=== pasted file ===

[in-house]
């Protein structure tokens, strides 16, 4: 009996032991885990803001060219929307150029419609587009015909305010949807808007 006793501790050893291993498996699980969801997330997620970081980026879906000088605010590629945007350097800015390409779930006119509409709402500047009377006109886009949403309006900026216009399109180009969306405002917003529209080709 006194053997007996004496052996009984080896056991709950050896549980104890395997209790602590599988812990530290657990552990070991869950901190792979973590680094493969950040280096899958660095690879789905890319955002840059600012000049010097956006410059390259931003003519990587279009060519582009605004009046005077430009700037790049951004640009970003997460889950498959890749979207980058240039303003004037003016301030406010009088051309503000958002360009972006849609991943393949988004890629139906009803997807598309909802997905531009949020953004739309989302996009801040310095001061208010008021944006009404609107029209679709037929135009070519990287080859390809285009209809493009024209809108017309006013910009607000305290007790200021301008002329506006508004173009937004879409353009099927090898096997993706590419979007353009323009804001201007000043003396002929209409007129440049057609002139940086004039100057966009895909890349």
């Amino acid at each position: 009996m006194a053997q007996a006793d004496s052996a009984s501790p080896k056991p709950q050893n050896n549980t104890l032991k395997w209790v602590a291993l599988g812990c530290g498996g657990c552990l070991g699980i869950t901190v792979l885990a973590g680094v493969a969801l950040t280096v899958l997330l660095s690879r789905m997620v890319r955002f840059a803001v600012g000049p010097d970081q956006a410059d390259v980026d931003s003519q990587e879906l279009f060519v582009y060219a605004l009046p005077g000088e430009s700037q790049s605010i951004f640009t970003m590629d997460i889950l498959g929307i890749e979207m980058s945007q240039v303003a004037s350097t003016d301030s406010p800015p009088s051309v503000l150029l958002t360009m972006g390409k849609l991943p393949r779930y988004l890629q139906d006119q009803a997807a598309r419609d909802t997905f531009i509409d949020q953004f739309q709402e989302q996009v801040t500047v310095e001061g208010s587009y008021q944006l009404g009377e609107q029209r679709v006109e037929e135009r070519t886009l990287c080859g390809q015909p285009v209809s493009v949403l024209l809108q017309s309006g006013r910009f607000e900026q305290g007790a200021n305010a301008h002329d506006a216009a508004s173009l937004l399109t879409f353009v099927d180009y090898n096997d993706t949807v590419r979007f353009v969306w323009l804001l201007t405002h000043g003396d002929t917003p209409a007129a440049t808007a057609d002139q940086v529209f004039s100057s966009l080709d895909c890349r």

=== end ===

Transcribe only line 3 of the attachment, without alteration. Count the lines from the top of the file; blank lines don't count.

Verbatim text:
């Amino acid at each position: 009996m006194a053997q007996a006793d004496s052996a009984s501790p080896k056991p709950q050893n050896n549980t104890l032991k395997w209790v602590a291993l599988g812990c530290g498996g657990c552990l070991g699980i869950t901190v792979l885990a973590g680094v493969a969801l950040t280096v899958l997330l660095s690879r789905m997620v890319r955002f840059a803001v600012g000049p010097d970081q956006a410059d390259v980026d931003s003519q990587e879906l279009f060519v582009y060219a605004l009046p005077g000088e430009s700037q790049s605010i951004f640009t970003m590629d997460i889950l498959g929307i890749e979207m980058s945007q240039v303003a004037s350097t003016d301030s406010p800015p009088s051309v503000l150029l958002t360009m972006g390409k849609l991943p393949r779930y988004l890629q139906d006119q009803a997807a598309r419609d909802t997905f531009i509409d949020q953004f739309q709402e989302q996009v801040t500047v310095e001061g208010s587009y008021q944006l009404g009377e609107q029209r679709v006109e037929e135009r070519t886009l990287c080859g390809q015909p285009v209809s493009v949403l024209l809108q017309s309006g006013r910009f607000e900026q305290g007790a200021n305010a301008h002329d506006a216009a508004s173009l937004l399109t879409f353009v099927d180009y090898n096997d993706t949807v590419r979007f353009v969306w323009l804001l201007t405002h000043g003396d002929t917003p209409a007129a440049t808007a057609d002139q940086v529209f004039s100057s966009l080709d895909c890349r």